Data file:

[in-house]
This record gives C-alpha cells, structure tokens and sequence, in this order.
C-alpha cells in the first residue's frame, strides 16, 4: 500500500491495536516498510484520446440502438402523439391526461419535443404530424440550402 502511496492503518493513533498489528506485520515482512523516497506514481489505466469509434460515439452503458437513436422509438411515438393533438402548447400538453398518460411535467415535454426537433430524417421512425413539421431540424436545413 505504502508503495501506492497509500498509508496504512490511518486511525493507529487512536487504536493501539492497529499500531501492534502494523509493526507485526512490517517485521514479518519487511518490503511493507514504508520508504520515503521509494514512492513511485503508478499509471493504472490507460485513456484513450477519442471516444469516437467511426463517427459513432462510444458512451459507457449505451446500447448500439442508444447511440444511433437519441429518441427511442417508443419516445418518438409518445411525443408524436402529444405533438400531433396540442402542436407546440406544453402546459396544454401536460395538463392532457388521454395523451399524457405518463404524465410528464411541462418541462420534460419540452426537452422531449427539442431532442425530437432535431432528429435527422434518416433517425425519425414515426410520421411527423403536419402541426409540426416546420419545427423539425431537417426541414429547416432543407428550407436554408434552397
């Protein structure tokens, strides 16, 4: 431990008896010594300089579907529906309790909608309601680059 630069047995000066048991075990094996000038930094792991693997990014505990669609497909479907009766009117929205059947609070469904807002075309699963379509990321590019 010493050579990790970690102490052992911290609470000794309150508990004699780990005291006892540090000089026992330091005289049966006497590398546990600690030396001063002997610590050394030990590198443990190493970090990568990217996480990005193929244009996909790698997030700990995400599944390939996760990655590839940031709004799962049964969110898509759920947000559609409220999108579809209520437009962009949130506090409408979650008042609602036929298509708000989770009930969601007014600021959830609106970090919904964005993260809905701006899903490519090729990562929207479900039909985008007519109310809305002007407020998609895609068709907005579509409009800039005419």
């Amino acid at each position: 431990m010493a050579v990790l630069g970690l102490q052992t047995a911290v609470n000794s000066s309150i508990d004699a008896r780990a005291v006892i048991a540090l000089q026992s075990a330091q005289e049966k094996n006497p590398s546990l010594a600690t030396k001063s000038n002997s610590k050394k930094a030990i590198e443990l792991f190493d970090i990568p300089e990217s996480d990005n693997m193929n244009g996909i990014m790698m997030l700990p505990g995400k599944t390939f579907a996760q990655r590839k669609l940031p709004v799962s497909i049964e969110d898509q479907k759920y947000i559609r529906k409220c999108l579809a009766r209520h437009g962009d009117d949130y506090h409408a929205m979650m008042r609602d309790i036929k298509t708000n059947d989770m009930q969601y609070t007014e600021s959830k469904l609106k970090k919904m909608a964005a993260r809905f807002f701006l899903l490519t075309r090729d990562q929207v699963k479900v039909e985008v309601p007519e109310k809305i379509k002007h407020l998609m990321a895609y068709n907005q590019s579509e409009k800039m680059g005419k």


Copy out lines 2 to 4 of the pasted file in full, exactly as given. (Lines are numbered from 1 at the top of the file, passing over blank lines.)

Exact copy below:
This record gives C-alpha cells, structure tokens and sequence, in this order.
C-alpha cells in the first residue's frame, strides 16, 4: 500500500491495536516498510484520446440502438402523439391526461419535443404530424440550402 502511496492503518493513533498489528506485520515482512523516497506514481489505466469509434460515439452503458437513436422509438411515438393533438402548447400538453398518460411535467415535454426537433430524417421512425413539421431540424436545413 505504502508503495501506492497509500498509508496504512490511518486511525493507529487512536487504536493501539492497529499500531501492534502494523509493526507485526512490517517485521514479518519487511518490503511493507514504508520508504520515503521509494514512492513511485503508478499509471493504472490507460485513456484513450477519442471516444469516437467511426463517427459513432462510444458512451459507457449505451446500447448500439442508444447511440444511433437519441429518441427511442417508443419516445418518438409518445411525443408524436402529444405533438400531433396540442402542436407546440406544453402546459396544454401536460395538463392532457388521454395523451399524457405518463404524465410528464411541462418541462420534460419540452426537452422531449427539442431532442425530437432535431432528429435527422434518416433517425425519425414515426410520421411527423403536419402541426409540426416546420419545427423539425431537417426541414429547416432543407428550407436554408434552397
């Protein structure tokens, strides 16, 4: 431990008896010594300089579907529906309790909608309601680059 630069047995000066048991075990094996000038930094792991693997990014505990669609497909479907009766009117929205059947609070469904807002075309699963379509990321590019 010493050579990790970690102490052992911290609470000794309150508990004699780990005291006892540090000089026992330091005289049966006497590398546990600690030396001063002997610590050394030990590198443990190493970090990568990217996480990005193929244009996909790698997030700990995400599944390939996760990655590839940031709004799962049964969110898509759920947000559609409220999108579809209520437009962009949130506090409408979650008042609602036929298509708000989770009930969601007014600021959830609106970090919904964005993260809905701006899903490519090729990562929207479900039909985008007519109310809305002007407020998609895609068709907005579509409009800039005419």